Amazon employees are the foundation of our success as a company, and we are committed to respecting the fundamental human rights and the dignity of workers everywhere we operate around the world. In 2019, we set out these long-held values in our Global Human Rights Principles. Our human rights commitment and approach are informed by leading international standards and frameworks developed by the United Nations (UN) and the International Labour Organization (ILO). Both the UN and the ILO recognize the right to freedom of association and collective bargaining,1 and we respect and support these standards, as detailed in this report.
Amazon delivers its commitment to human rights, including labor rights, through strong policies and procedures, and we use the framework of the United Nations Guiding Principles on Business and Human Rights (UNGPs) to guide our approach. UNGPs are the global authoritative framework on business and human rights. Under this framework, governments have the duty to protect internationally recognized human rights, while businesses have the responsibility to respect human rights. Both governments and business must enable access to effective remedy. Aligning with the UNGP framework, Amazon’s policies and practices are designed to ensure respect for the rights of freedom of association and collective bargaining while, at the same time, complying with the legal requirements of the countries where we operate. Our policies afford employees the freedom to form or join a labor organization or other lawful organization of their selection, collective bargaining, direct and indirect participation in workplace consultation structures, and access to redress mechanisms. We embed these policies across our business with direct employee involvement.
Amazon has more than 1.6 million employees worldwide. We operate across the globe, including in Africa, Asia-Pacific, Europe, India, Latin America, the Middle East, and North America. Everywhere we operate, Amazon complies with applicable local laws related to freedom of association and collective bargaining and respects internationally recognized human rights. When there are gaps in governance or conflicting legal requirements, Amazon follows the UNGPs and seeks ways to honor the principles of internationally recognized human rights.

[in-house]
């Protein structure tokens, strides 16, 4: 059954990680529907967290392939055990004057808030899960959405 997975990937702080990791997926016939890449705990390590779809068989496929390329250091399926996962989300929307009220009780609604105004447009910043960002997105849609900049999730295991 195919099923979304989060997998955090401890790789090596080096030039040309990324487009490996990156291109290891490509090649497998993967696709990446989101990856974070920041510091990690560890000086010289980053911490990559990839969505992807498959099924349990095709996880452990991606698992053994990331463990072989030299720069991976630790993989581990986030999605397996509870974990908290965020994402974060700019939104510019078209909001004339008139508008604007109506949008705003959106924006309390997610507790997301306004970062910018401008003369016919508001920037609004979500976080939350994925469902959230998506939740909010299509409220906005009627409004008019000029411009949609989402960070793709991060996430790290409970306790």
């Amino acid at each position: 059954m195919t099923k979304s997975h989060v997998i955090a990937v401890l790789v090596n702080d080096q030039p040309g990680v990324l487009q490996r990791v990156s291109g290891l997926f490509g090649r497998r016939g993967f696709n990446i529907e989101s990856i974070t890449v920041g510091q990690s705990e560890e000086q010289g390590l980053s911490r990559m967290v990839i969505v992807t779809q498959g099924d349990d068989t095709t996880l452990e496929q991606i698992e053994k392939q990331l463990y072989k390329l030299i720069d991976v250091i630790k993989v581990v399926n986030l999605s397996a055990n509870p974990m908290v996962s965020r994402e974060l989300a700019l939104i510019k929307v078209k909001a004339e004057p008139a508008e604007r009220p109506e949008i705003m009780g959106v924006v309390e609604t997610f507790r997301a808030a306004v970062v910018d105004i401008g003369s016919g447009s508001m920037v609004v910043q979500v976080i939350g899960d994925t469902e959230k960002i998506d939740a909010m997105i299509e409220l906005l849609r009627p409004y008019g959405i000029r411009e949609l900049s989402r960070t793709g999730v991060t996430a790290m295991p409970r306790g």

Freedom of Association and Collective Bargaining Commitments
In keeping with the UNGPs’ distinction between the government’s duty to protect and the business responsibility to respect human rights, Amazon's Global Human Rights Principles state:
We respect freedom of association and our employees’ right to join, form, or not to join a labor union or other lawful organization of their own selection, without fear of reprisal, intimidation, or harassment.
Amazon also has a detailed set of Supply Chain Standards that apply to suppliers of all goods and services to Amazon, including to third-party staffing agencies. Regarding freedom of association, the Supply Chain Standards state:
Amazon expects that our suppliers respect the rights of workers to establish and join an organization of their own selection. Workers must not be penalized or subjected to harassment or intimidation for the non-violent exercise of their right to join or refrain from joining such legal organizations.
In addition, Amazon has a Code of Business Conduct and Ethics (Code of Conduct) that sets out basic guiding principles for all employees. In performing their job, Amazon employees should always act lawfully, ethically, and in the best interests of Amazon. Employees may raise questions or report suspected violations of our Code of Conduct through various channels laid out in the Code.
These commitments guide our specific practices to respect freedom of association and collective bargaining throughout our operations and business relationships.
Practices Related to Freedom of Association and Collective Bargaining
Freedom to form or join organizations
Employees at Amazon have the fundamental human and labor right to form or join organizations. The scope and purpose of these organizations varies from traditional trade union structures to solidarity and support groups. This freedom is buttressed by Amazon’s respect for freedom of opinion and expression, and its commitment to non-discrimination and non-retaliation that ensures equal treatment for union and non-union employees.
Freedom to bargain collectively
Globally, Amazon applies or is party to dozens of collective bargaining agreements at national, regional, sectoral, and enterprise levels. The agreements cover key topics in the employment relationship, including wages, hours, and other terms and conditions of employment. We respect and apply the terms and provisions of these collective bargaining agreements, many of which have been renewed multiple times. Some of these collective bargaining agreements are negotiated with union representatives at the sectoral level and applied locally; others are negotiated and applied at the company level. In other situations, we honor and apply existing sectoral agreements but are not a direct party to those agreements.